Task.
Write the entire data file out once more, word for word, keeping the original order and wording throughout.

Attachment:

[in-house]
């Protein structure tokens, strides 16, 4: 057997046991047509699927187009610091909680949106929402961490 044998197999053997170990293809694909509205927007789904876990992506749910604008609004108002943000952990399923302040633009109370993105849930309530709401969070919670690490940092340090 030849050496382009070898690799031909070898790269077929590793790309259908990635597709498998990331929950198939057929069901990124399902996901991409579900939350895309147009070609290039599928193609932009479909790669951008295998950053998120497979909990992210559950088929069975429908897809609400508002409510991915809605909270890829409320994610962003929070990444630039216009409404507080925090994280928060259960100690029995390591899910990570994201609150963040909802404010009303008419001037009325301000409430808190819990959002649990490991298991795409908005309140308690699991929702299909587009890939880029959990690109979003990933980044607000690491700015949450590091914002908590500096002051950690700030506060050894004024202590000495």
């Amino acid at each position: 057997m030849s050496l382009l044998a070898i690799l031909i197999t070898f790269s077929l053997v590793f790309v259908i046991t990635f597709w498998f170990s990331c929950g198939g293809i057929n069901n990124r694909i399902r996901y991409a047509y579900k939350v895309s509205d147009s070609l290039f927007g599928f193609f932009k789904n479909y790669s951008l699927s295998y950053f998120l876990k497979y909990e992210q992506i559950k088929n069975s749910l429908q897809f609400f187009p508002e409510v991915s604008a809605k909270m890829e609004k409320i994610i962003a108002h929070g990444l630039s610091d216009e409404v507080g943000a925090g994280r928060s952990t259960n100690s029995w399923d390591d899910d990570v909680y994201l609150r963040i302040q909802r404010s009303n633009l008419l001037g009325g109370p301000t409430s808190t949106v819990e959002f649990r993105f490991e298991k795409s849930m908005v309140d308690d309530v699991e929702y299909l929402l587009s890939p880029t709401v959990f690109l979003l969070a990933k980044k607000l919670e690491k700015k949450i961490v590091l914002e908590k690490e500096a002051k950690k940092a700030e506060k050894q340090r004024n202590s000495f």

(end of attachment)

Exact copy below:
[in-house]
């Protein structure tokens, strides 16, 4: 057997046991047509699927187009610091909680949106929402961490 044998197999053997170990293809694909509205927007789904876990992506749910604008609004108002943000952990399923302040633009109370993105849930309530709401969070919670690490940092340090 030849050496382009070898690799031909070898790269077929590793790309259908990635597709498998990331929950198939057929069901990124399902996901991409579900939350895309147009070609290039599928193609932009479909790669951008295998950053998120497979909990992210559950088929069975429908897809609400508002409510991915809605909270890829409320994610962003929070990444630039216009409404507080925090994280928060259960100690029995390591899910990570994201609150963040909802404010009303008419001037009325301000409430808190819990959002649990490991298991795409908005309140308690699991929702299909587009890939880029959990690109979003990933980044607000690491700015949450590091914002908590500096002051950690700030506060050894004024202590000495």
């Amino acid at each position: 057997m030849s050496l382009l044998a070898i690799l031909i197999t070898f790269s077929l053997v590793f790309v259908i046991t990635f597709w498998f170990s990331c929950g198939g293809i057929n069901n990124r694909i399902r996901y991409a047509y579900k939350v895309s509205d147009s070609l290039f927007g599928f193609f932009k789904n479909y790669s951008l699927s295998y950053f998120l876990k497979y909990e992210q992506i559950k088929n069975s749910l429908q897809f609400f187009p508002e409510v991915s604008a809605k909270m890829e609004k409320i994610i962003a108002h929070g990444l630039s610091d216009e409404v507080g943000a925090g994280r928060s952990t259960n100690s029995w399923d390591d899910d990570v909680y994201l609150r963040i302040q909802r404010s009303n633009l008419l001037g009325g109370p301000t409430s808190t949106v819990e959002f649990r993105f490991e298991k795409s849930m908005v309140d308690d309530v699991e929702y299909l929402l587009s890939p880029t709401v959990f690109l979003l969070a990933k980044k607000l919670e690491k700015k949450i961490v590091l914002e908590k690490e500096a002051k950690k940092a700030e506060k050894q340090r004024n202590s000495f």